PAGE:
I started learning Mandarin Chinese three years ago, it hasn’t been a straightforward journey but it’s certainly been a worthwhile one. Looking back to my early classes, it’s staggering for me to think about the progress I have made since then, whereas many others I knew simply gave up and stopped trying. By the time the end of my first evening course approached, all but four people had left the class. Although we can never assess everybody’s personal reasons for quitting, all too often people fall to the defeatist and negative discourse that Chinese is just “too difficult” and not worth the effort, driving so many of us into our pocketed English-speaking comfort zones.
Of course, that is not to claim that learning Chinese is not challenging or daunting for the newcomer. With thousands of characters, as well as the terrifying tones and pronunciation to tackle too, it can seem overwhelming and sometimes frustrating, but should you quit or just leave it? No way. Is it worth it? Absolutely! To learn Chinese is a rigorous exercise in personal discipline, patience, commitment, organisation and self-vision. Although nobody can decipher or understand your personal needs and circumstances, if you are a beginner currently questioning whether learning Chinese is just too difficult, it may be time to question your effort first.
Therefore, what makes a successful Chinese speaker? I will guide you now through a series of simple Chinese idioms (or figures of speech) which can help motivate you to stay on track.
跋山涉水 (跋山涉水) fashansheshui (scale mountains and ford streams)
To “scale mountains and ford streams” is an expression relating to making a long journey, one which encounters large challenges which, in order to reach your destination, require a test of character and endurance; be it crossing a river or climbing a mountain. Although the journey is long and sometimes frustrating, it is the experience of that journey that changes you and not the arrival at your destination.
Learning Chinese must be understood as a journey, and, sometimes on that journey, it will feel like there are mountains to climb and rivers to cross. This requires above all, patience, but also, like every journey, a vision and a map of where you aim to go; combined with enthusiasm, passion and self-belief. If you are learning Chinese, what is your goal? Where do you aim to be with it? I set off three years ago on a journey to be fully fluent. Admittingly, I am still on that journey, but it is the vision of my destination and the experience of scaling the mountains on the way which has made it such a rewarding experience; which leads to the next phrase!
哀兵必胜 (哀兵必勝) – aibingbisheng (determined soldiers are bound to win the battle)
This idiom reflects upon how the character, spirit and attitude of soldiers can make a crucial difference in a war, even if the enemy appears to be superior or better equipped. Whilst obviously, learning Chinese is obviously not a battle, it is, as stated above, a test of your personal character, commitment and resolve. Those who consistently approach learning Chinese with the most determination, passion and focus are bound to see it through, regardless of their academic abilities or talents. This is the simple distinction what separates those who give up at early stages and those who push on and make it to proficiency.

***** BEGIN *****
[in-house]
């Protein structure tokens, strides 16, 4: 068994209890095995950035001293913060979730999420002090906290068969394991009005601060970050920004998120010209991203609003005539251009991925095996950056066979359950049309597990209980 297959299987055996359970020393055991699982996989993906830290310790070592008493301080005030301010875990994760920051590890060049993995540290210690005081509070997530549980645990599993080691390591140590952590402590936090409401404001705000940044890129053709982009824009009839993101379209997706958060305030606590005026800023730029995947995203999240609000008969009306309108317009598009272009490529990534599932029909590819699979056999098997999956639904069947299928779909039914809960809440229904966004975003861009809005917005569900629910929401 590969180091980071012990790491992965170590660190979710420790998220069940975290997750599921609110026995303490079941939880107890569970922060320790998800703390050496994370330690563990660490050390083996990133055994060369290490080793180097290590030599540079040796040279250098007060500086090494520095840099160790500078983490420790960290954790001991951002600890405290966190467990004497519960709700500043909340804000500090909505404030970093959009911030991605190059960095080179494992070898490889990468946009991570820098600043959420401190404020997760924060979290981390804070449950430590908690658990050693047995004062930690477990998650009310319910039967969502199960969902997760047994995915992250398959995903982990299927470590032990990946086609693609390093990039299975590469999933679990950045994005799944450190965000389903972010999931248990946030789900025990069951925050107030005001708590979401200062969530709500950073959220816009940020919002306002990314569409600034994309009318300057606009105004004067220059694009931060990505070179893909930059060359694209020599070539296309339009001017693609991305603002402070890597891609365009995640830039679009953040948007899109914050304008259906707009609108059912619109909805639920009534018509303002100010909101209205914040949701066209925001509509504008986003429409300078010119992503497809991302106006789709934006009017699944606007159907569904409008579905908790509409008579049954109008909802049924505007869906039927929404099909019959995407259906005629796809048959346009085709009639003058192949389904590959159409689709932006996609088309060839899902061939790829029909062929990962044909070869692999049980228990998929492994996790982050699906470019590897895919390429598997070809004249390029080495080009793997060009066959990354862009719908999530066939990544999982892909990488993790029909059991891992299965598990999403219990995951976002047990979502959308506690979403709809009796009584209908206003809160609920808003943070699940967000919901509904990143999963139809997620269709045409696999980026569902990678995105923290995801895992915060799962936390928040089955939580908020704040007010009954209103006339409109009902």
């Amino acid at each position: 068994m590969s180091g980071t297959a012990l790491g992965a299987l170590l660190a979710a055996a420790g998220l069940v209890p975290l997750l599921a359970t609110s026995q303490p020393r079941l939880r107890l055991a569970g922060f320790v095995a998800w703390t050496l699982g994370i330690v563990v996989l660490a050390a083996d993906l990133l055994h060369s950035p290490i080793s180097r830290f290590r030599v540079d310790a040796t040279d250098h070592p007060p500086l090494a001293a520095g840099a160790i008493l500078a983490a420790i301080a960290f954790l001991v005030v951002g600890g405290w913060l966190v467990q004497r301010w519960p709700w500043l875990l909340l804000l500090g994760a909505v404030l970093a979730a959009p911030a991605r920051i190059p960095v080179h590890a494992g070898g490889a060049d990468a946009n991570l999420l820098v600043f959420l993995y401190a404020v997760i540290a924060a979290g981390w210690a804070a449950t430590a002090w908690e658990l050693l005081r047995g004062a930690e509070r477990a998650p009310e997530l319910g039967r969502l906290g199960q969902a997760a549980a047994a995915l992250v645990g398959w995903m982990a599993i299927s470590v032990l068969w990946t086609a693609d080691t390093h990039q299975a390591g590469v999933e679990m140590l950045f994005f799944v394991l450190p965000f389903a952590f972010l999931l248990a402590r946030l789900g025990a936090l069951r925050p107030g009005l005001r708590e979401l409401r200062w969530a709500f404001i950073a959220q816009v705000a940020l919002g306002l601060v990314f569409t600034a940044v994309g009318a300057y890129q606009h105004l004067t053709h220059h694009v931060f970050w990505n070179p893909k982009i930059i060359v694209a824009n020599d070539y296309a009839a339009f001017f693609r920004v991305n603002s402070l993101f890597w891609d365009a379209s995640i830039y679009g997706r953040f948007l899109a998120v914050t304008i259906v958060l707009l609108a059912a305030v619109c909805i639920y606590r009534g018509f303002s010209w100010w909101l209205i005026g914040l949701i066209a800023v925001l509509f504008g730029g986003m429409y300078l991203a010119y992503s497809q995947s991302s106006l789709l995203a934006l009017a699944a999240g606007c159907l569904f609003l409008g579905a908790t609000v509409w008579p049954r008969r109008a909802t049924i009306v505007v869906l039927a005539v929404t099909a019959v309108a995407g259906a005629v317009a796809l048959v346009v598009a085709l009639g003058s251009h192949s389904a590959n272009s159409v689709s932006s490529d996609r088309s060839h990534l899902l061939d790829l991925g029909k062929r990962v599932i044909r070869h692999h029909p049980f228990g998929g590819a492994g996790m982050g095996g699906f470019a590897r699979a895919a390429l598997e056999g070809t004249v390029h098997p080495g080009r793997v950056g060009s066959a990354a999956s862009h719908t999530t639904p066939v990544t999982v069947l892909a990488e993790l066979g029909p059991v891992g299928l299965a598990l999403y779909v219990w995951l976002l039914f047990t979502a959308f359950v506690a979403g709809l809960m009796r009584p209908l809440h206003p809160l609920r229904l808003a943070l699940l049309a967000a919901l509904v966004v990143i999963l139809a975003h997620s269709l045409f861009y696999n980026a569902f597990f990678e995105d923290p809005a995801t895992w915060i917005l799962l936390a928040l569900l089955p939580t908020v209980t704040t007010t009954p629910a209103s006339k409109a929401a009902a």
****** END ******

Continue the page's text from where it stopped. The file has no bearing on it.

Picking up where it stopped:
To succeed at Chinese, you must have a passion for Chinese. As referenced above, build that determination and passion by continually reflecting and developing on your goals, dreams and vision the journey you set out on as you begin learning.
便宜施行 (便宜施行) – bianyishixing (acting diligently without relying or waiting for others)
This idiom refers to the idea of independent initiative and action, putting in careful thought and doing what needs to be done without waiting or simply relying upon the instructions of others. Although one may question how this phrase is applicable to Chinese learning due to the strong role the teacher plays as a guide in classes, there are nevertheless many ways we can take the initiative in our own learning. Above all, it is about being active, engaged and constantly seeking to learn and improve.
For example, strive to memorise characters independently. If you are truly passionate about learning Chinese, then head outside of your syllabus. Download Pleco, a free app which allows you to draw characters you don’t understand and discover their meanings. Listen to audio recordings of your work, memorise songs, read news articles, subscribe to The Chairman’s Bao! To succeed at Chinese is above all about taking your own initiative – don’t leave your newly learned Chinese at the door when class ends or when the homework sheet is done!
Conclusion: 超群绝伦 (超群絕倫) – chaoqunjuelun (exceeding all expectations)
To conclude, if you treat Chinese as a personal journey, approaching it with passion, determination, resolve and personal initiative, you will be surprised at how far you will go. Despite my lasting commitments to the language, it doesn’t mean I haven’t expressed doubts or inadequacy at it during times. I wondered myself how it is possible to memorise thousands of characters and write them with swiftness and precision. Despite having being reproved so many times by teachers about tones, pronunciation, grammar and Character strokes, I didn’t give up and soon, I found I was doing better than I expected. If you are a beginner in Chinese, you too can 超群绝伦. This is your opportunity, your journey, remember these phrases and get to work!